What Did Happen To Saddam’s WMD?

Saddam Hussein certainly had chemical weapons during the Iran-Iraq War of 1980-88, yet by the time American and British troops entered the country in 2003 they were gone. Where? 

Richard Sanders | Published in 12 Jul 2016

Saddam Hussein, 1979.
Saddam Hussein, 1979.

The polemic over Iraqi WMD, combined with the sheer complexity of the issue, has obscured a fascinating story. At its heart lies the bizarre, blundering, blinkered figure of Saddam Hussein, who understood so well the brutal realities of Iraqi politics, but was all at sea in the grander world of international diplomacy. The following is based on a series of lengthy interviews, on and off the record, with Hans Blix, chief UN weapons inspector from 2000 to 2003, and an interview with Charles Duelfer, who wrote the CIA’s final, definitive report on Iraqi WMD in 2004, after the invasion. It draws too on a careful reading of the numerous reports on Iraqi WMD produced by the UN through the 1990s and early 2000s.

Saddam emerged from the Iran-Iraq War of 1980-88 possessed of one unshakeable conviction; that he owed his survival, and that of his country, to chemical weapons, without which his forces would have been over-run by the numerically superior Iranians – which was probably true. He also firmly believed that chemical weapons were all that had deterred the US from advancing on Baghdad after retaking Kuwait in 1991 – which was almost certainly untrue.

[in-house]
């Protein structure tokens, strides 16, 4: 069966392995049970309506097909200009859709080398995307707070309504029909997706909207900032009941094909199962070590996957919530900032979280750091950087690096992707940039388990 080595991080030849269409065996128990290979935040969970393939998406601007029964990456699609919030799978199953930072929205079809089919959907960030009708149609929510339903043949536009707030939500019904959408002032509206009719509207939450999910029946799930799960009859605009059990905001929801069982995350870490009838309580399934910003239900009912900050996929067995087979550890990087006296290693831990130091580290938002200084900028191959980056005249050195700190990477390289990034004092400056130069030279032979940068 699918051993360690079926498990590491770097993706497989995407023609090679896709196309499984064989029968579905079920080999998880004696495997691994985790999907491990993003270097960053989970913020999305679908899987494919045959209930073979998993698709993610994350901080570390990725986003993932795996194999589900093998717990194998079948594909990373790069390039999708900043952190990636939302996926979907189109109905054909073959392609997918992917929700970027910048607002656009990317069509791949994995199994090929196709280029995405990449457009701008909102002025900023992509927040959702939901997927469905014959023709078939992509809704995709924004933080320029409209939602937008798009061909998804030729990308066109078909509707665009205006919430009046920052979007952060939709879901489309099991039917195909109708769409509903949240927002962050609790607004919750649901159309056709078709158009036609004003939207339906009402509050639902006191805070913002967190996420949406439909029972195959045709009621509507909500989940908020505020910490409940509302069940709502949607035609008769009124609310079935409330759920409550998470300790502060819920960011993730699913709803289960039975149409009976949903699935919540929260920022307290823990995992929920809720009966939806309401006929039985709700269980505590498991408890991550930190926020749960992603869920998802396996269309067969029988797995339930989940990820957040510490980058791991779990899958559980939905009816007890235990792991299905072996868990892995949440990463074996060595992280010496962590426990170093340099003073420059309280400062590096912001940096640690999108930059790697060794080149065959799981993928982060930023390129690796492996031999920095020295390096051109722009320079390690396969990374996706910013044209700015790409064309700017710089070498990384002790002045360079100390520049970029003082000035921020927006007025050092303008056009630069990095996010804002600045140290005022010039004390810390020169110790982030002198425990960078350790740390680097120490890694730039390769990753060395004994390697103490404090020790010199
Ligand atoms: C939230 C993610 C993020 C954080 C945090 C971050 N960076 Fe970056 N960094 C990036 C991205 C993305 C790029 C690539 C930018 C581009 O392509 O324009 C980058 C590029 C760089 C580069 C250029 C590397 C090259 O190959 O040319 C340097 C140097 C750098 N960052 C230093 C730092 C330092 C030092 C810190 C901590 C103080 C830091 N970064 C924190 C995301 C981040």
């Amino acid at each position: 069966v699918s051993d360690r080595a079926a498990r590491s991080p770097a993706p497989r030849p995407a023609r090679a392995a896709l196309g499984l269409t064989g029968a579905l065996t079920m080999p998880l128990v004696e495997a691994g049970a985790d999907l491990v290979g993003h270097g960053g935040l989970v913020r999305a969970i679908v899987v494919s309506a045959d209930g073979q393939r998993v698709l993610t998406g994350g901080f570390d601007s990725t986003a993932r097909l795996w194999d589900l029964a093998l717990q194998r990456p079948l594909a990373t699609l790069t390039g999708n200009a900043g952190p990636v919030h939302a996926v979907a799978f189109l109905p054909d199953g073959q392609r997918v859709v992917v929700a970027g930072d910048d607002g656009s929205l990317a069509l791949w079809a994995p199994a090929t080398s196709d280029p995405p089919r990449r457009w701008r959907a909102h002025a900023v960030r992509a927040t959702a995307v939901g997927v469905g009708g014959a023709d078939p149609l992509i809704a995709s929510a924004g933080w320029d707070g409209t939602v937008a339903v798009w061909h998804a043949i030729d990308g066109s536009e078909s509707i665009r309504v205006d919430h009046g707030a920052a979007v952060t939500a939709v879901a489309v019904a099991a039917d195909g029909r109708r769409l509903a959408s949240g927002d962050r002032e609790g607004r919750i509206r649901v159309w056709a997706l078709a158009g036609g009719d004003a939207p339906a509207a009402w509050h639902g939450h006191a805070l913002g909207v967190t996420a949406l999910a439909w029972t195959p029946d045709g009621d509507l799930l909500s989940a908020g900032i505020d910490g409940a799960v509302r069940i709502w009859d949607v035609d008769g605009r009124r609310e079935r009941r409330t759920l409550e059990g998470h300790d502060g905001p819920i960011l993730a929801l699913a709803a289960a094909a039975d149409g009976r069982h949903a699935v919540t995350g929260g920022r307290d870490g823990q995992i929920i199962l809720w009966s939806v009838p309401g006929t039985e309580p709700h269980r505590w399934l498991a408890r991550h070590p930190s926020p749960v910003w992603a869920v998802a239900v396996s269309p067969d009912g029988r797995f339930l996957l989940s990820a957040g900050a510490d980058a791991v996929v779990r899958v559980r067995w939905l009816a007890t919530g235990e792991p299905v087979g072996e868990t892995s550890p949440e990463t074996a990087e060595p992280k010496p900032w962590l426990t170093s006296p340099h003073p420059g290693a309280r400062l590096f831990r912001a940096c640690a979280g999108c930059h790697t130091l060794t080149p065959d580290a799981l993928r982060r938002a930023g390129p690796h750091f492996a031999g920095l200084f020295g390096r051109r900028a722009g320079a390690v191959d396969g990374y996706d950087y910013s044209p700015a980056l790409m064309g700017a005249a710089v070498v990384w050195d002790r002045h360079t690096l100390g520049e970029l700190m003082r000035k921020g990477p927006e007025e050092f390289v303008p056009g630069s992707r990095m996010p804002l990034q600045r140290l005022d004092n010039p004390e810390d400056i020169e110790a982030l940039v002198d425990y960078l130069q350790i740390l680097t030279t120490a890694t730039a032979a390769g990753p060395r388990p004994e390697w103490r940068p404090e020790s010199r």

UN Resolution 687, passed on April 3rd, 1991 at the end of the First Gulf War, demanded Iraq destroy all its WMD and dismantle all ‘research, development, support or manufacturing facilities’ that had survived Allied bombing. Saddam’s response was a partial declaration of his chemical weapon and ballistic missile capacity. Believing he could hoodwink UN inspectors and ride out international sanctions, he held back the remainder and denied entirely the existence of his biological and nuclear weapons programmes. 

Saddam quickly realized he had under-estimated the resolve of the UN. At this point, in the summer of 1991, he took a disastrous decision – to unilaterally destroy the remaining chemical weapons and ballistic missiles and all of his biological weapons. Anxious to destroy evidence that this undeclared weaponry had ever existed, the regime also destroyed vast amounts of paperwork. Iraqi Presidential Advisor Amir Hamudi Hasan Al Sa’adi later told the Americans this decision was as catastrophic in its consequences for Iraq as the invasion of Kuwait.